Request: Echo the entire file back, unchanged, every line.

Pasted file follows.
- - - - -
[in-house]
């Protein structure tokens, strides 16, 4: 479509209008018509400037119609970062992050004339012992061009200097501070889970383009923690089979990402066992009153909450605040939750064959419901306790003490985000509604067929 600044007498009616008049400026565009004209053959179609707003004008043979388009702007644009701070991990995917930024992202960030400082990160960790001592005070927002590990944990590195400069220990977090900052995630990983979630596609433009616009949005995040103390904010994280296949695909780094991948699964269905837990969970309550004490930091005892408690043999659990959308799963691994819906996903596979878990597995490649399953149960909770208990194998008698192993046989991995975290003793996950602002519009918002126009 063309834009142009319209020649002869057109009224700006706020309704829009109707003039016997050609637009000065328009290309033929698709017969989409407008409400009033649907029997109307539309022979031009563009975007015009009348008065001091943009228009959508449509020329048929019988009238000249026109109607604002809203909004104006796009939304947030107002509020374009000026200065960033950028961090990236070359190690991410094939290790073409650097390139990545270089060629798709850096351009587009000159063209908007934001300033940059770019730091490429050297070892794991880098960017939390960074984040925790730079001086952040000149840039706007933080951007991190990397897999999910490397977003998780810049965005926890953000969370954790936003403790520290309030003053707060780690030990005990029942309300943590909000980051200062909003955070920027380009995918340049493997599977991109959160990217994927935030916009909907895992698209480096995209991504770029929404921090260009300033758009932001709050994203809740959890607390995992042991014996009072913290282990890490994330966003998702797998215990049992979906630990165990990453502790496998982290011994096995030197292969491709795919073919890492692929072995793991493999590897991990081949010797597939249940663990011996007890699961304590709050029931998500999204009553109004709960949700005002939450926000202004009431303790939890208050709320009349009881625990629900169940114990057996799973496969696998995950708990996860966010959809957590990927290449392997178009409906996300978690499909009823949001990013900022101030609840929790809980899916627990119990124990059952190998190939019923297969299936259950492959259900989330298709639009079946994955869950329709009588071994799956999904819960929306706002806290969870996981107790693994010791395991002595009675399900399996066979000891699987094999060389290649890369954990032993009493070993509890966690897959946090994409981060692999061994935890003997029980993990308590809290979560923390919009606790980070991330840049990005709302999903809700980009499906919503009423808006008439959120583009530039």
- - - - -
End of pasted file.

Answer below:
[in-house]
């Protein structure tokens, strides 16, 4: 479509209008018509400037119609970062992050004339012992061009200097501070889970383009923690089979990402066992009153909450605040939750064959419901306790003490985000509604067929 600044007498009616008049400026565009004209053959179609707003004008043979388009702007644009701070991990995917930024992202960030400082990160960790001592005070927002590990944990590195400069220990977090900052995630990983979630596609433009616009949005995040103390904010994280296949695909780094991948699964269905837990969970309550004490930091005892408690043999659990959308799963691994819906996903596979878990597995490649399953149960909770208990194998008698192993046989991995975290003793996950602002519009918002126009 063309834009142009319209020649002869057109009224700006706020309704829009109707003039016997050609637009000065328009290309033929698709017969989409407008409400009033649907029997109307539309022979031009563009975007015009009348008065001091943009228009959508449509020329048929019988009238000249026109109607604002809203909004104006796009939304947030107002509020374009000026200065960033950028961090990236070359190690991410094939290790073409650097390139990545270089060629798709850096351009587009000159063209908007934001300033940059770019730091490429050297070892794991880098960017939390960074984040925790730079001086952040000149840039706007933080951007991190990397897999999910490397977003998780810049965005926890953000969370954790936003403790520290309030003053707060780690030990005990029942309300943590909000980051200062909003955070920027380009995918340049493997599977991109959160990217994927935030916009909907895992698209480096995209991504770029929404921090260009300033758009932001709050994203809740959890607390995992042991014996009072913290282990890490994330966003998702797998215990049992979906630990165990990453502790496998982290011994096995030197292969491709795919073919890492692929072995793991493999590897991990081949010797597939249940663990011996007890699961304590709050029931998500999204009553109004709960949700005002939450926000202004009431303790939890208050709320009349009881625990629900169940114990057996799973496969696998995950708990996860966010959809957590990927290449392997178009409906996300978690499909009823949001990013900022101030609840929790809980899916627990119990124990059952190998190939019923297969299936259950492959259900989330298709639009079946994955869950329709009588071994799956999904819960929306706002806290969870996981107790693994010791395991002595009675399900399996066979000891699987094999060389290649890369954990032993009493070993509890966690897959946090994409981060692999061994935890003997029980993990308590809290979560923390919009606790980070991330840049990005709302999903809700980009499906919503009423808006008439959120583009530039």